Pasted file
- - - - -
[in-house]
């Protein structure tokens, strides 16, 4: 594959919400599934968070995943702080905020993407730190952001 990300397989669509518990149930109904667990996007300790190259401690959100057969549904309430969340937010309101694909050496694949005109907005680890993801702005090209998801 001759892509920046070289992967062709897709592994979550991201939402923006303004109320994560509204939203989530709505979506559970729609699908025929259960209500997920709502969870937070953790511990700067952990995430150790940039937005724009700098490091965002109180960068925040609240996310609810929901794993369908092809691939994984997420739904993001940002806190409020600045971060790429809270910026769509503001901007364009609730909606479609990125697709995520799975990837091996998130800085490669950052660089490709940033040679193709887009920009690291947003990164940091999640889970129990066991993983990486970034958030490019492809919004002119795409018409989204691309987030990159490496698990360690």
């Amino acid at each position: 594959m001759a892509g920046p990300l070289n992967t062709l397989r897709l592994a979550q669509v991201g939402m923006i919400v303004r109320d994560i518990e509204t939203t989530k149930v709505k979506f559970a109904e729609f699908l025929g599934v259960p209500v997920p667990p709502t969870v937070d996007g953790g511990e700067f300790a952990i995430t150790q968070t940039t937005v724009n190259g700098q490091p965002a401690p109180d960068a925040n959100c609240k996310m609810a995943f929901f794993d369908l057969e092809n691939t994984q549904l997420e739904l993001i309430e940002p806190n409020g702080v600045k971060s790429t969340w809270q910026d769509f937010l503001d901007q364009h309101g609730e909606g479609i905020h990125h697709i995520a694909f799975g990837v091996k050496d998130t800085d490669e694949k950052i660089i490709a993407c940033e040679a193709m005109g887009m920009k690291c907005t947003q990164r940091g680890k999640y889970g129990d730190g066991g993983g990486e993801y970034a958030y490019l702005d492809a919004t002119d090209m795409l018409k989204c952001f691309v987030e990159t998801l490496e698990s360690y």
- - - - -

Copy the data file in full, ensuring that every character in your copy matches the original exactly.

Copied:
[in-house]
């Protein structure tokens, strides 16, 4: 594959919400599934968070995943702080905020993407730190952001 990300397989669509518990149930109904667990996007300790190259401690959100057969549904309430969340937010309101694909050496694949005109907005680890993801702005090209998801 001759892509920046070289992967062709897709592994979550991201939402923006303004109320994560509204939203989530709505979506559970729609699908025929259960209500997920709502969870937070953790511990700067952990995430150790940039937005724009700098490091965002109180960068925040609240996310609810929901794993369908092809691939994984997420739904993001940002806190409020600045971060790429809270910026769509503001901007364009609730909606479609990125697709995520799975990837091996998130800085490669950052660089490709940033040679193709887009920009690291947003990164940091999640889970129990066991993983990486970034958030490019492809919004002119795409018409989204691309987030990159490496698990360690």
């Amino acid at each position: 594959m001759a892509g920046p990300l070289n992967t062709l397989r897709l592994a979550q669509v991201g939402m923006i919400v303004r109320d994560i518990e509204t939203t989530k149930v709505k979506f559970a109904e729609f699908l025929g599934v259960p209500v997920p667990p709502t969870v937070d996007g953790g511990e700067f300790a952990i995430t150790q968070t940039t937005v724009n190259g700098q490091p965002a401690p109180d960068a925040n959100c609240k996310m609810a995943f929901f794993d369908l057969e092809n691939t994984q549904l997420e739904l993001i309430e940002p806190n409020g702080v600045k971060s790429t969340w809270q910026d769509f937010l503001d901007q364009h309101g609730e909606g479609i905020h990125h697709i995520a694909f799975g990837v091996k050496d998130t800085d490669e694949k950052i660089i490709a993407c940033e040679a193709m005109g887009m920009k690291c907005t947003q990164r940091g680890k999640y889970g129990d730190g066991g993983g990486e993801y970034a958030y490019l702005d492809a919004t002119d090209m795409l018409k989204c952001f691309v987030e990159t998801l490496e698990s360690y």